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Haematologica. 2007 Jun;92(6):812-8.

Endothelial dysfunction in patients with spontaneous venous thromboembolism.

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  • 1Division of Internal and Cardiovascular Medicine, Department of Internal Medicine, University of Perugia, Perugia, Italy.



A high incidence of atherosclerotic lesions and cardiovascular events has been reported in patients with spontaneous venous thromboembolism. Endothelial dysfunction is an early marker of atherosclerosis and has predictive value for ischemic events. We have evaluated endothelial function in patients with a history of spontaneous venous thromboembolism.


Patients with a history of symptomatic, objectively confirmed, spontaneous venous thromboembolism were included in a case-control study. Exclusion criteria were any known risk factors for cardiovascular diseases, other conditions associated with endothelial dysfunction, estro-progestinic therapy or pregnancy. Controls were age- (+/-5 years) and sex-matched subjects with the same exclusion criteria but without previous venous thromboembolism. Endothelial function was evaluated by the non-invasive measurement of flow-mediated vasodilation of the brachial artery and of plasma markers of endothelium activation; platelet activation parameters were also measured.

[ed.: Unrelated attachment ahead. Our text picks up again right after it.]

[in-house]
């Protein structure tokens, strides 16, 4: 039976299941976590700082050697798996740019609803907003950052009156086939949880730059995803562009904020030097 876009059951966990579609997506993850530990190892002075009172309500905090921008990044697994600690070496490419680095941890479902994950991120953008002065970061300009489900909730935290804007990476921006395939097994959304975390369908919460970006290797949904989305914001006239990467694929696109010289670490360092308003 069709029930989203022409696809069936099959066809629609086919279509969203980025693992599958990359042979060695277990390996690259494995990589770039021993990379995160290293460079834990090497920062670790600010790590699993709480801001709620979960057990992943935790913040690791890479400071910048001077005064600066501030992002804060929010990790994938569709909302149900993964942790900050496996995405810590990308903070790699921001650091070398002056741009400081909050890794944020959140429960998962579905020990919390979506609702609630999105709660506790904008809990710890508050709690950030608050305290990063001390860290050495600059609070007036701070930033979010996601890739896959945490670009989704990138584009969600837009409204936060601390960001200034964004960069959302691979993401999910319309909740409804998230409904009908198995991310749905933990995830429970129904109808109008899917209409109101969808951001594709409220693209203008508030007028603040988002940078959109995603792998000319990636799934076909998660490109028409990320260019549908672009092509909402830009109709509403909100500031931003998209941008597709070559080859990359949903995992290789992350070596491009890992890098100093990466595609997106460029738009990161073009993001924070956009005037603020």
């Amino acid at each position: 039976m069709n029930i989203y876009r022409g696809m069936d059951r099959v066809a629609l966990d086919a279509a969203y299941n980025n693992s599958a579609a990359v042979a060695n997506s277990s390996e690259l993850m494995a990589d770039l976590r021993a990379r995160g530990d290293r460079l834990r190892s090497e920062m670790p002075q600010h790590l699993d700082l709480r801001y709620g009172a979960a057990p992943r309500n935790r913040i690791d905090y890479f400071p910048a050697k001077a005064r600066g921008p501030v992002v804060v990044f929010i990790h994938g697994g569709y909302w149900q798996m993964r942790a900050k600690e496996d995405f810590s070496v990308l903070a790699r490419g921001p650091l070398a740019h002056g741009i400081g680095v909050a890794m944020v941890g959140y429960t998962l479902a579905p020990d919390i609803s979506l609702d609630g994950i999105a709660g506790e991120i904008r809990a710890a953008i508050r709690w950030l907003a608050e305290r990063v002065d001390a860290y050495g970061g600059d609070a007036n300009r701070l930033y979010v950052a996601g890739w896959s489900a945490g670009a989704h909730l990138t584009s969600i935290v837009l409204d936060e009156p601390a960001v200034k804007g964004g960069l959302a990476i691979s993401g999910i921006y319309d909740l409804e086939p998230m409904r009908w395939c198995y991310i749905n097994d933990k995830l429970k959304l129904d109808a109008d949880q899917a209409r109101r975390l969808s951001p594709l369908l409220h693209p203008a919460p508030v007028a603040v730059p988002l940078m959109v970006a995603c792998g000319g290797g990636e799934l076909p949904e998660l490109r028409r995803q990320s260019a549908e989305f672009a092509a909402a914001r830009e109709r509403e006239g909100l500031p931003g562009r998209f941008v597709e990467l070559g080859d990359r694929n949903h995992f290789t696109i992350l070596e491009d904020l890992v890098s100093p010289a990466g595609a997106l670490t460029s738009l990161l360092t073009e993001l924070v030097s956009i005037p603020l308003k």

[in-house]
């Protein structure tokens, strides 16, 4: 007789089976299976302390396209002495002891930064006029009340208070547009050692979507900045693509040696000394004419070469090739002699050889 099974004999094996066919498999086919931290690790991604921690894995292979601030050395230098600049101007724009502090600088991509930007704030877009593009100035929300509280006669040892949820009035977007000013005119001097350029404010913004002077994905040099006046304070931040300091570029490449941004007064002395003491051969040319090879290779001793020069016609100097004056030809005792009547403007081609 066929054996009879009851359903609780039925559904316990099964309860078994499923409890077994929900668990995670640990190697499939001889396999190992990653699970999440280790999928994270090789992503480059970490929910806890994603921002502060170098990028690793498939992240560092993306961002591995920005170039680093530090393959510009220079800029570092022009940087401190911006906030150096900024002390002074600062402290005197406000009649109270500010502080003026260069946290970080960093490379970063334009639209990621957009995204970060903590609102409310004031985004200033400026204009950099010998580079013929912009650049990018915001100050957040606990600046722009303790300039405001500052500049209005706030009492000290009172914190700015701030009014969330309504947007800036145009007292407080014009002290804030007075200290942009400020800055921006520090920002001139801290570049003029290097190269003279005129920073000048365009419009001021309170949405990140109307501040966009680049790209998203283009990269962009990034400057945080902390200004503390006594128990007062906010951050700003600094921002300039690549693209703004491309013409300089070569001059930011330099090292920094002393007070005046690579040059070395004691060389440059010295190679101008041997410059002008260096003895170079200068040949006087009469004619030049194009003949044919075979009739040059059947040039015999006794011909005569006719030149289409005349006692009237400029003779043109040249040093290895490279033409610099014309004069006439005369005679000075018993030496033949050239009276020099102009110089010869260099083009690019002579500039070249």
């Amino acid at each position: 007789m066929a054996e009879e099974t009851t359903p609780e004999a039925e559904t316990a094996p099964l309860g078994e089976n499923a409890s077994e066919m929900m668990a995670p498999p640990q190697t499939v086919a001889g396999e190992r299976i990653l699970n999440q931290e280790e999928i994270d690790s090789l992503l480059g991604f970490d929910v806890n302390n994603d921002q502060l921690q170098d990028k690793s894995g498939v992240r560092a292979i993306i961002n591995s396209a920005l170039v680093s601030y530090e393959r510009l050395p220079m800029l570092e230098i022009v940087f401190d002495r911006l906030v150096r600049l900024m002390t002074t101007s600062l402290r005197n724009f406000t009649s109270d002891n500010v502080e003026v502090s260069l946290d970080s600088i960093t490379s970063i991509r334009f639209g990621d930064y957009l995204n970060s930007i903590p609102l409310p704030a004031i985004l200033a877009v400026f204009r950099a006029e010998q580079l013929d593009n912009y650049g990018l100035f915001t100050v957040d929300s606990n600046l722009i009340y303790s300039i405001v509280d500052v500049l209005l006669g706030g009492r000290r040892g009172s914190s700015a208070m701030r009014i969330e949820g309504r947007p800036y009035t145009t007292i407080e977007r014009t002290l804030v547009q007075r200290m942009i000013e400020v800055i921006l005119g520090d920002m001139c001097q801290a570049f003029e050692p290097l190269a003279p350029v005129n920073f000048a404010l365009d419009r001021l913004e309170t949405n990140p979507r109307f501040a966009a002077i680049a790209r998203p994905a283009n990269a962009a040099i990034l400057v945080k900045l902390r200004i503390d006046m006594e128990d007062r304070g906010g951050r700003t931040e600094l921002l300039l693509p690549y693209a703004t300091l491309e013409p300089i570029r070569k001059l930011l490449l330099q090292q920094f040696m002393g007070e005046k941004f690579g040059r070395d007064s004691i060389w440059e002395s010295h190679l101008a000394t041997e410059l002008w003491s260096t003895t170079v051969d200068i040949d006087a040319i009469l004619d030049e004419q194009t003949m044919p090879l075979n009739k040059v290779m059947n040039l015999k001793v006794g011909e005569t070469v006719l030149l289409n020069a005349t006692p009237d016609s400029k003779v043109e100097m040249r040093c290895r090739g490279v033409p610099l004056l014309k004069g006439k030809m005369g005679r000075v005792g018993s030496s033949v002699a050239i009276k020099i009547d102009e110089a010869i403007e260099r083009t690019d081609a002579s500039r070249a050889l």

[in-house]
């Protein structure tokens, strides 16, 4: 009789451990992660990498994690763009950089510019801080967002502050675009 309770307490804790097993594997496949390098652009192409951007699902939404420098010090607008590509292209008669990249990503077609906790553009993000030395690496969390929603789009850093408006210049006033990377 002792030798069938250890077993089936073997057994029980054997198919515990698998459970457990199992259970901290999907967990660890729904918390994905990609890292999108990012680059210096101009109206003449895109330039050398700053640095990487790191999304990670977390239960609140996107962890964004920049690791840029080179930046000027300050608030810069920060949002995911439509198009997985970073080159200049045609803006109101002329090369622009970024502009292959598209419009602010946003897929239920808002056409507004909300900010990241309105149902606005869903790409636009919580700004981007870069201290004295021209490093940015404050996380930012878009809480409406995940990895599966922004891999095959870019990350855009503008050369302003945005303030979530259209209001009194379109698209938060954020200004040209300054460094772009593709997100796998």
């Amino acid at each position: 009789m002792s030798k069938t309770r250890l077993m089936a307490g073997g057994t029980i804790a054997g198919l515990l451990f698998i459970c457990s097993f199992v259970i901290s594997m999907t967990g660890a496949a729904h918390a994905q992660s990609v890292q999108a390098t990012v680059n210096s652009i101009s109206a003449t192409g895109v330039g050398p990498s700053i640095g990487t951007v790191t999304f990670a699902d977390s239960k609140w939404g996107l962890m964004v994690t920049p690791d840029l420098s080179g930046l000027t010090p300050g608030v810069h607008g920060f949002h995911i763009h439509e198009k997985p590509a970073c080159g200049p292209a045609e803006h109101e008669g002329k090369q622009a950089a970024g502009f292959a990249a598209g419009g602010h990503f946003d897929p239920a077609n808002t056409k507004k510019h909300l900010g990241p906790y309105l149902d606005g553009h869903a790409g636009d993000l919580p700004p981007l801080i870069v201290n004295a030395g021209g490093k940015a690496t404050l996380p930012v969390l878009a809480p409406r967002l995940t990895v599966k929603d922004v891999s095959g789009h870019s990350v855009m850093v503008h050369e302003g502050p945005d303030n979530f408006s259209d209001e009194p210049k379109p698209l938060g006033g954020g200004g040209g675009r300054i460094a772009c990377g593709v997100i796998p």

Twenty-eight cases (8 females; mean age 59+/-15 years) and 28 controls (8 females; mean age 58+/-15) were studied. Flow-mediated vasodilation was 3.5+/-0.6% in cases (95% CIs: 2.2 to 4.8) and 5.7+/-0.6% (4.2 to 6.8) in controls (p=0.015). Brachial artery blood flow and hyperemic blood flow did not differ between the two groups. Plasma von Willebrand factor and soluble P-selectin levels were significantly higher in patients with venous thromboembolism, while plasma soluble CD40 ligand and urinary 11-dehydro-TxB2 levels were similar in cases and controls.


Patients with spontaneous venous thromboembolism have endothelial dysfunction, unlike age- and sex- matched controls. This finding suggests that spontaneous venous thromboembolism may be a condition associated with an enhanced risk of atherosclerosis.

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